Anyway, they had an article about Facebook which was quite interesting. My friend and I had just been talking about Facebook and how you are (often) exposed to information which is either unhelpful or unnecessary. It is a strange medium to use to communicate and relate. It is also difficult to know people’s motivations and intentions, like any medium that is not face to face (email and sms included) it can be difficult to ‘get’ the truth behind a comment or update.
The article was called ‘The Eleven Commandments of Facebook’ and it was mostly humorous sprinkled with some truth. I quite liked #’s 5 and 9.
# 5 Thou shall not list every single movie/book/album you’ve ever heard of in your likes and dislikes. We get it: you’re a well-rounded culture vulture, but a clever half-dozen picks showcasing the many sides of the wonderful you is a gazillion times better than an encyclopedic rant.
#9 Thou shall friend someone in order to snoop through their photos and defriend them 10 minutes later. Well, we’re not saying you SHOULD do that. We just know that you will, and there’s really nothing wrong with that…it’s Facebook – it’s designed for the stalker in us all.
I think #9’s declaration of ‘the stalker in us all’ sums up a great deal of people’s commitment to Facebook. And let’s be honest, probably my own too. It is a useful tool, particularly in light of many of my friends being overseas, but I think that, for me, less is more when it comes to Facebook. And really, if a relationship is based on snooping through Facebook I can probably live without it.
All my husband wanted for Father’s Day was to go for a big ride on his mountain bike. He is currently in training for a big race in two weeks time and needed to do a 5-6 hour ride this last weekend in preparation. And because I couldn’t think of anything else to give him – the afternoon off to ride is what he got.
Sadly, the ‘big ride’ didn’t turn out quite the way he or I hoped. He called me after about two hours and told me that he had been hit by a car and needed to be picked up. He is fine, badly bruised and grazed, very sore and nursing a badly sprained hand. He was incredibly lucky. The car (a 4WD) hit him front on and he flew over the front, off the bonnet and on to the other side of the road. There is no doubt, by hubby, or driver, or witnesses, that it was 100% the driver’s fault.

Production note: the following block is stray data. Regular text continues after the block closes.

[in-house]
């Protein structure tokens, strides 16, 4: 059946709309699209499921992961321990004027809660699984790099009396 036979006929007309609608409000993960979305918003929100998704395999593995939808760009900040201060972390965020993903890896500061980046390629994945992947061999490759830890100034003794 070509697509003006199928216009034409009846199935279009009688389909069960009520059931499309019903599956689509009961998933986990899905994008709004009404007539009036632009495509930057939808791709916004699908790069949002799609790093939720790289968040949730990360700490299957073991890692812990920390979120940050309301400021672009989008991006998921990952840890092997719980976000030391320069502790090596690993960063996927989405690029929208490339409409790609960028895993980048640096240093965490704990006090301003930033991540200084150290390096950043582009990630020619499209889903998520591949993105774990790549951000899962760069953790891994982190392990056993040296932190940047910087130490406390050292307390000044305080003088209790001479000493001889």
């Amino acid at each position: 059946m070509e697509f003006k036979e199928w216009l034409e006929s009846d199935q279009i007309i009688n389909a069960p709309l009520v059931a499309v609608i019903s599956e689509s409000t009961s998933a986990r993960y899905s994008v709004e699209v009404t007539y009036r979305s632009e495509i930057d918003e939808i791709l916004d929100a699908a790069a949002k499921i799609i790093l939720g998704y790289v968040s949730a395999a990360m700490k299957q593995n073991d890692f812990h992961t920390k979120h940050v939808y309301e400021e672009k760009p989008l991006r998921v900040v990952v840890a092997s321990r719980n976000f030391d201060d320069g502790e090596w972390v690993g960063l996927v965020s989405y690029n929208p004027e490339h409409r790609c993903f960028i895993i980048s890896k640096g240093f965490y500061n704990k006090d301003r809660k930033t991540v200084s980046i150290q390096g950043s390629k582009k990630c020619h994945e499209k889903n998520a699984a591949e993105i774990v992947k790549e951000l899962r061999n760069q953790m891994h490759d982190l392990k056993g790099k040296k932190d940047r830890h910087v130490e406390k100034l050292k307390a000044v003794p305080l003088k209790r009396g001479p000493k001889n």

My husband is an incredibly safe rider. He wears a bright red jersey, he looks vaguely like a Christmas tree with the amount of lights he wears and he is always aware of where he and others are on the road. So for him to be hit is hard to take, particularly when it could have been so easily avoided.
His bike did not fair as well as he did. Nor his helmet, shoes or jersey. At this stage he doesn’t think he or the bike will be ready for the race in two weeks. It is very disappointing for him.
I recently saw a facebook group dedicated to ‘hating’ riders on the Mountain near where we live near. I understand that there are some riders who are not respectful of others on the road and take unnecessary risks. I also understand that it can be frustrating when you live on the Mountain and you are constantly driving around riders (we use to live on the mountain too – we get it). But the flip side is when safe riders get hit by dodgy drivers…that is unacceptable. And facebook groups committed to fueling the antagonism between riders and drivers is not humorous, appropriate or helpful….
…and off my soapbox I get.
Happy Father’s Day AJ. xx
Watching a little girl chase her shadow (and then offer it a glass of water!)…is the best way to spend a spring morning.